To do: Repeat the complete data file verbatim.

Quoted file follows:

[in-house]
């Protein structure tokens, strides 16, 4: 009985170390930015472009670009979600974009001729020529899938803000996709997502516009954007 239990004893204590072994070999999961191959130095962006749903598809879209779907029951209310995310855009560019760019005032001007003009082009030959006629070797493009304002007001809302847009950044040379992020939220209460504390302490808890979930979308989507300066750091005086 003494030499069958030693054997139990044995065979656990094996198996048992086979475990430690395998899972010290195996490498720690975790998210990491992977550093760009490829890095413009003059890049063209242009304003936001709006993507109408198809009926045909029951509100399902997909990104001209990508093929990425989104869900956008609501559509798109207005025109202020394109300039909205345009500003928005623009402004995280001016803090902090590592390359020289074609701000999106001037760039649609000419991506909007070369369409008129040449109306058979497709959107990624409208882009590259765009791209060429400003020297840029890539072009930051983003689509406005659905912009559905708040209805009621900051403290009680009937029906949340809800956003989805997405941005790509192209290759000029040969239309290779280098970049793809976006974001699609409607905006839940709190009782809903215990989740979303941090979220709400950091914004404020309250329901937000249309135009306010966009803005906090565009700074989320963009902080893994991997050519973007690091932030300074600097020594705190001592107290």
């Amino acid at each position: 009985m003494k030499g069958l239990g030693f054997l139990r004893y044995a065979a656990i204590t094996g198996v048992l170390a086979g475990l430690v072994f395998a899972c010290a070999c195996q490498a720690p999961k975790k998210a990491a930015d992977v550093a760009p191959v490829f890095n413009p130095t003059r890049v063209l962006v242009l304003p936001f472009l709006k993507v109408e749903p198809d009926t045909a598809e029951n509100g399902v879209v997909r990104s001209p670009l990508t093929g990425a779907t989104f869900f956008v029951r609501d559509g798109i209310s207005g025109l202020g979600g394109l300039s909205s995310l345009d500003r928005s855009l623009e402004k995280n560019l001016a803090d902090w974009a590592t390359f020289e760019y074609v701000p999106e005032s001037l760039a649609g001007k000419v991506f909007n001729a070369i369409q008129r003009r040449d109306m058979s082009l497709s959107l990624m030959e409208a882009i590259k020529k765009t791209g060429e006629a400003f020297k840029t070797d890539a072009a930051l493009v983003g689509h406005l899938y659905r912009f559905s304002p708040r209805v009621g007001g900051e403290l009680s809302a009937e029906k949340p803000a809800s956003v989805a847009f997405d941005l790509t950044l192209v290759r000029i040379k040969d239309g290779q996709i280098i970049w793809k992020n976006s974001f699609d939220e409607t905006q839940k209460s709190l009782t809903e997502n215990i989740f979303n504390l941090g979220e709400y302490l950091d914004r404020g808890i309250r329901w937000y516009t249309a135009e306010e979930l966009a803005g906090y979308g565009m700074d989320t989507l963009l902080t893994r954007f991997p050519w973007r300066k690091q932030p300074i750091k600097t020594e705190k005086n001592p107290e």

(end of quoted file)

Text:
[in-house]
């Protein structure tokens, strides 16, 4: 009985170390930015472009670009979600974009001729020529899938803000996709997502516009954007 239990004893204590072994070999999961191959130095962006749903598809879209779907029951209310995310855009560019760019005032001007003009082009030959006629070797493009304002007001809302847009950044040379992020939220209460504390302490808890979930979308989507300066750091005086 003494030499069958030693054997139990044995065979656990094996198996048992086979475990430690395998899972010290195996490498720690975790998210990491992977550093760009490829890095413009003059890049063209242009304003936001709006993507109408198809009926045909029951509100399902997909990104001209990508093929990425989104869900956008609501559509798109207005025109202020394109300039909205345009500003928005623009402004995280001016803090902090590592390359020289074609701000999106001037760039649609000419991506909007070369369409008129040449109306058979497709959107990624409208882009590259765009791209060429400003020297840029890539072009930051983003689509406005659905912009559905708040209805009621900051403290009680009937029906949340809800956003989805997405941005790509192209290759000029040969239309290779280098970049793809976006974001699609409607905006839940709190009782809903215990989740979303941090979220709400950091914004404020309250329901937000249309135009306010966009803005906090565009700074989320963009902080893994991997050519973007690091932030300074600097020594705190001592107290």
């Amino acid at each position: 009985m003494k030499g069958l239990g030693f054997l139990r004893y044995a065979a656990i204590t094996g198996v048992l170390a086979g475990l430690v072994f395998a899972c010290a070999c195996q490498a720690p999961k975790k998210a990491a930015d992977v550093a760009p191959v490829f890095n413009p130095t003059r890049v063209l962006v242009l304003p936001f472009l709006k993507v109408e749903p198809d009926t045909a598809e029951n509100g399902v879209v997909r990104s001209p670009l990508t093929g990425a779907t989104f869900f956008v029951r609501d559509g798109i209310s207005g025109l202020g979600g394109l300039s909205s995310l345009d500003r928005s855009l623009e402004k995280n560019l001016a803090d902090w974009a590592t390359f020289e760019y074609v701000p999106e005032s001037l760039a649609g001007k000419v991506f909007n001729a070369i369409q008129r003009r040449d109306m058979s082009l497709s959107l990624m030959e409208a882009i590259k020529k765009t791209g060429e006629a400003f020297k840029t070797d890539a072009a930051l493009v983003g689509h406005l899938y659905r912009f559905s304002p708040r209805v009621g007001g900051e403290l009680s809302a009937e029906k949340p803000a809800s956003v989805a847009f997405d941005l790509t950044l192209v290759r000029i040379k040969d239309g290779q996709i280098i970049w793809k992020n976006s974001f699609d939220e409607t905006q839940k209460s709190l009782t809903e997502n215990i989740f979303n504390l941090g979220e709400y302490l950091d914004r404020g808890i309250r329901w937000y516009t249309a135009e306010e979930l966009a803005g906090y979308g565009m700074d989320t989507l963009l902080t893994r954007f991997p050519w973007r300066k690091q932030p300074i750091k600097t020594e705190k005086n001592p107290e």